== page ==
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Columbus Divorce Law Blog

Sustaining a beneficial child custody order after divorce

The younger members of an Ohio family endure significant adjustments when their two parents divorce. Every parent wants to protect his or her children, and one of the best ways to do this during this time of transition is to work on a beneficial and practical child custody plan. For many families, there is great benefit in co-parenting.

Children prosper when they are allowed the opportunity to maintain a strong relationship with both parents. A co-parenting plan allows for parents to provide their children with a certain continuity of lifestyle. While there are many benefits to this type of custody plan, it is critical that parents be able to work together and set aside their personal feelings for the best interests of the children. 

Post-divorce financial stability needs proper planning

Finances typically play a significant role in any major life changes. Divorce is one of those occasions that need careful financial planning. Ohio is an equitable distribution state where property is generally divided as agreed by the spouses in a manner that will be fair in the eyes of the court. If no agreement is reached, the court will decide what it deems to be fair. Each spouse will want to take the necessary precautions to protect financial interests.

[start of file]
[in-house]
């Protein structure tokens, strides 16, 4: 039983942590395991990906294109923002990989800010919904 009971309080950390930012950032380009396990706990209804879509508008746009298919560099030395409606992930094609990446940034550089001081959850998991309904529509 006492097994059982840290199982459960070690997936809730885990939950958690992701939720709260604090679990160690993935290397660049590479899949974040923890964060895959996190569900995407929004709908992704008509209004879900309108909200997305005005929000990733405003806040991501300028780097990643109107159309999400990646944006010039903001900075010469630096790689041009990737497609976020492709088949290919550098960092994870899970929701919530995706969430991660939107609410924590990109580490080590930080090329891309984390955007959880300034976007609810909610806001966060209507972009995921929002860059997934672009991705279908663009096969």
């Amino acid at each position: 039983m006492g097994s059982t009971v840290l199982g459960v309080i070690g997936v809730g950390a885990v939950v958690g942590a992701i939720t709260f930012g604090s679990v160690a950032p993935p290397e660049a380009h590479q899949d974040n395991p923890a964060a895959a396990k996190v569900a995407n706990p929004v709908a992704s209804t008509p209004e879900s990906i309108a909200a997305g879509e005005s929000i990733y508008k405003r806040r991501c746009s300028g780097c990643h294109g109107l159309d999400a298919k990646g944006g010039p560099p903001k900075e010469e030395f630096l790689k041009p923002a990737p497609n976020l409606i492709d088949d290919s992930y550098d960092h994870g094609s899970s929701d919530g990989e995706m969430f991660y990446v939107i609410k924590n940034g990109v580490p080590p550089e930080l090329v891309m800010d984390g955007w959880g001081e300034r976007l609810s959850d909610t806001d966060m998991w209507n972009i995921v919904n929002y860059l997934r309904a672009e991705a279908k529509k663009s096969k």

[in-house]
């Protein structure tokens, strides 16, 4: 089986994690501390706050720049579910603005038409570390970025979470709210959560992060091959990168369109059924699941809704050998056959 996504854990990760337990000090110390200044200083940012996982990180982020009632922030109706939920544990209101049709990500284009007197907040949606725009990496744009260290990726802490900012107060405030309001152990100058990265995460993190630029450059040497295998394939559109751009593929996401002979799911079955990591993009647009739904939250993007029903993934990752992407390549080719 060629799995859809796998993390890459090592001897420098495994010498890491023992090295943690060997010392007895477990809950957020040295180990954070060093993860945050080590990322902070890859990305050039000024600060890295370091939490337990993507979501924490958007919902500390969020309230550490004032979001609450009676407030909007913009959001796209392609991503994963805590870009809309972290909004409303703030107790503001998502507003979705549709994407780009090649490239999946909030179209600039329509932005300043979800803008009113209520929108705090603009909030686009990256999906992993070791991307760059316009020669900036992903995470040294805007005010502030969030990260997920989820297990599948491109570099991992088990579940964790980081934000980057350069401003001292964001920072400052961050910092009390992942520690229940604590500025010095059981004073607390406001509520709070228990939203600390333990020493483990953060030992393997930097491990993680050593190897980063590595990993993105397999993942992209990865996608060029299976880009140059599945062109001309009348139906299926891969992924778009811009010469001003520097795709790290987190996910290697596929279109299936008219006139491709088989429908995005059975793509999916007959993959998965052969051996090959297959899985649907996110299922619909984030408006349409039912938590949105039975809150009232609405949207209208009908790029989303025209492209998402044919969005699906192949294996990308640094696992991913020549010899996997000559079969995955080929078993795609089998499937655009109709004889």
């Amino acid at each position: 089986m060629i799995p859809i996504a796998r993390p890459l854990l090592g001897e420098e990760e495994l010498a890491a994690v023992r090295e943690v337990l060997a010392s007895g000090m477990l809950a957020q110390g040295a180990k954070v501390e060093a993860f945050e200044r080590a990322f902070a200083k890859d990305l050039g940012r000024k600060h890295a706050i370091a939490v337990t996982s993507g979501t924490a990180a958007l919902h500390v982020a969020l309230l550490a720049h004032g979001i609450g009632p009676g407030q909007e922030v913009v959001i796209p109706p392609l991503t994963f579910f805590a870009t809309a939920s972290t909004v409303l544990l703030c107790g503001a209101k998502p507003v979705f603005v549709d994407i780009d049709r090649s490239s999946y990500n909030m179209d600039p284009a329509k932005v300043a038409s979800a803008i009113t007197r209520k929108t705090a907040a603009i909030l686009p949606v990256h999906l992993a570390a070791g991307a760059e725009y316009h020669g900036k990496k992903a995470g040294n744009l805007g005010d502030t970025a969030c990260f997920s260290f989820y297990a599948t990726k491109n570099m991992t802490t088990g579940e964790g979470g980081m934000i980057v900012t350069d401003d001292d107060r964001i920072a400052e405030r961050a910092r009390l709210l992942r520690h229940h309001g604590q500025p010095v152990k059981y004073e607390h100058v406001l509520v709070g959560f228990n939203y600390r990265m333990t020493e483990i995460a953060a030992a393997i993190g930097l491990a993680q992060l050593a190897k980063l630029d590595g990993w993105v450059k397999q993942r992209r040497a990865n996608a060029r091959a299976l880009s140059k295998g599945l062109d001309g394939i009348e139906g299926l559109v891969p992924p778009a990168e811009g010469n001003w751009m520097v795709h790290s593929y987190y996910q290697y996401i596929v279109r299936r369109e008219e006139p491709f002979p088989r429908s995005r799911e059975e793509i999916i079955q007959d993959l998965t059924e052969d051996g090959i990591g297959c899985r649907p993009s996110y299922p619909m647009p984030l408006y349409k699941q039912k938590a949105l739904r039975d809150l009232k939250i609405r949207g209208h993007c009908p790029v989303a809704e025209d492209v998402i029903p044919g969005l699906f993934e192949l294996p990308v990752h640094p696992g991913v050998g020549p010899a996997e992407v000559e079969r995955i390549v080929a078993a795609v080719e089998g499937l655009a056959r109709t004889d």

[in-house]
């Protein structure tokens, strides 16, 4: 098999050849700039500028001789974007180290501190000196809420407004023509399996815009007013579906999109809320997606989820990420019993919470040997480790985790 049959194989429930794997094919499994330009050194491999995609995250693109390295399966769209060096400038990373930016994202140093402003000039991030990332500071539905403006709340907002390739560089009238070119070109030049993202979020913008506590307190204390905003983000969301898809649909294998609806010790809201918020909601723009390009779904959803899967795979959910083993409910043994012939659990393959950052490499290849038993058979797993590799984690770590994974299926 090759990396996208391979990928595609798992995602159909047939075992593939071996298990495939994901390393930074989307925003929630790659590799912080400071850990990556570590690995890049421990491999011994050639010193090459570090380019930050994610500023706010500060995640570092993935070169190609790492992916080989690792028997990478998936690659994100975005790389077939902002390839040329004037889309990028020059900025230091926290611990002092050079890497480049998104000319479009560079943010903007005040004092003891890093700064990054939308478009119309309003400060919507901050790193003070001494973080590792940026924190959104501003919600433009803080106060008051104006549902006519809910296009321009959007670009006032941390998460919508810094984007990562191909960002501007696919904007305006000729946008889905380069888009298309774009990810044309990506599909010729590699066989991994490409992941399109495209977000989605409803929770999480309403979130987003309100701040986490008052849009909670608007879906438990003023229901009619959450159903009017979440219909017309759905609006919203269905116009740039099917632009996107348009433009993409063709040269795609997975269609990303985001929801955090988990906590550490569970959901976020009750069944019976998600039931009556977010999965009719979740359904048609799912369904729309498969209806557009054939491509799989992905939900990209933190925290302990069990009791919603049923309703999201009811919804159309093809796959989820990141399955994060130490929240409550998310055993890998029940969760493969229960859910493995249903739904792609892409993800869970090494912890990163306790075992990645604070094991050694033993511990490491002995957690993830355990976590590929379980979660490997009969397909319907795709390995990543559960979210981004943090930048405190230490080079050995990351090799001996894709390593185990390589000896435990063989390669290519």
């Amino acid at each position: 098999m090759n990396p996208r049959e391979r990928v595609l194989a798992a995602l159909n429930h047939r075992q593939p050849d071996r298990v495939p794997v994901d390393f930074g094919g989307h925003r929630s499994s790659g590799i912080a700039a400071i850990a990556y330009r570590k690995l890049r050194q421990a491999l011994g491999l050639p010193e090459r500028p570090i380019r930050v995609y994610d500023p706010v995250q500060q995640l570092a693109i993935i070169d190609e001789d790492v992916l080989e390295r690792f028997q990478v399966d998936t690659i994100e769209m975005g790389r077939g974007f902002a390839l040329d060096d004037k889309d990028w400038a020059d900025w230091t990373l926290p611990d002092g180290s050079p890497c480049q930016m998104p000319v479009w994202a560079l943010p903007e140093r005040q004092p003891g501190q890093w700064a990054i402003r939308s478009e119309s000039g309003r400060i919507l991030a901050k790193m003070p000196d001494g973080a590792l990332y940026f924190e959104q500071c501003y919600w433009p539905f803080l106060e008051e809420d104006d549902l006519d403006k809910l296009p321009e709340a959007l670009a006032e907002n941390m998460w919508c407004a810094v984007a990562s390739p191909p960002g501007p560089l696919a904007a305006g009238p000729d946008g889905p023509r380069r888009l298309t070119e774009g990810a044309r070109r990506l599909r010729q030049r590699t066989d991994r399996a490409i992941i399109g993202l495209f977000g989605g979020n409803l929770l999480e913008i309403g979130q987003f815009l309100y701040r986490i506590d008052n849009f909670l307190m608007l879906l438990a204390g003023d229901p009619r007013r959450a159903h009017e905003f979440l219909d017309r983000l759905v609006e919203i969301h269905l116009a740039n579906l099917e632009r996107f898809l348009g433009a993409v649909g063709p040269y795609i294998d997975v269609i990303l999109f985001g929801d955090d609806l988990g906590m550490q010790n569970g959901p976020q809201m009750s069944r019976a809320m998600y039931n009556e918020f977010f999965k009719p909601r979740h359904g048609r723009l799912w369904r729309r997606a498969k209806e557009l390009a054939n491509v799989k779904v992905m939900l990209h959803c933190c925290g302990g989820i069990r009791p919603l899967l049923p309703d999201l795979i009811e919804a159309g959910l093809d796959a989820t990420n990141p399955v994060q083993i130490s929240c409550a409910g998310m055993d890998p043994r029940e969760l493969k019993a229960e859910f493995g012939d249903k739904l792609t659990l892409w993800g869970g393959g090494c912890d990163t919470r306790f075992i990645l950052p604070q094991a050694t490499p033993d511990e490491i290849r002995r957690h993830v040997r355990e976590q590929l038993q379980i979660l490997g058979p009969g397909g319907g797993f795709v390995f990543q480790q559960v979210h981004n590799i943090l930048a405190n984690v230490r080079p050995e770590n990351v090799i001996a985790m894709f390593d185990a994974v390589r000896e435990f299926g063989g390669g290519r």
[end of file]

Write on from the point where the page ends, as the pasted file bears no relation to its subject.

A firm understanding of marital assets -- including account balances, safe deposit box contents and other joint assets -- is essential. Moving assets, withdrawing large sums from the bank or making significant purchases at this time may not be a good idea. Individuals who are considering divorce will naturally want to ensure they can support themselves, and stay-at-home parents may need to prepare for a return to the workforce. While all this is going on, one spouse may want to leave the marital home; however, doing this without the explicit consent of the other spouse may lead to accusations of abandoning the family.

A Divorced Dad's Guide to Surviving the Holidays

Moms traditionally do more of the holiday planning. Dads get their marching orders of picking up the ham, hanging lights outside, and perhaps a list when you take the kids shopping for presents.

This generally comes to an end once you are separated or officially divorced. After years of going through the routines and celebrating various family traditions at home or with your extended family and friends, your holidays are looking very different this year.

Planning ahead is an important part of high-asset divorce

Divorce can be expensive. It can be expensive emotionally and well as financially. However, while the majority of Ohio residents spend months or even years planning for their wedding, most do not put in the same time and effort in planning for their divorce. This lack of planning can prove to be costly when it comes to dividing marital assets in a high\-asset divorce.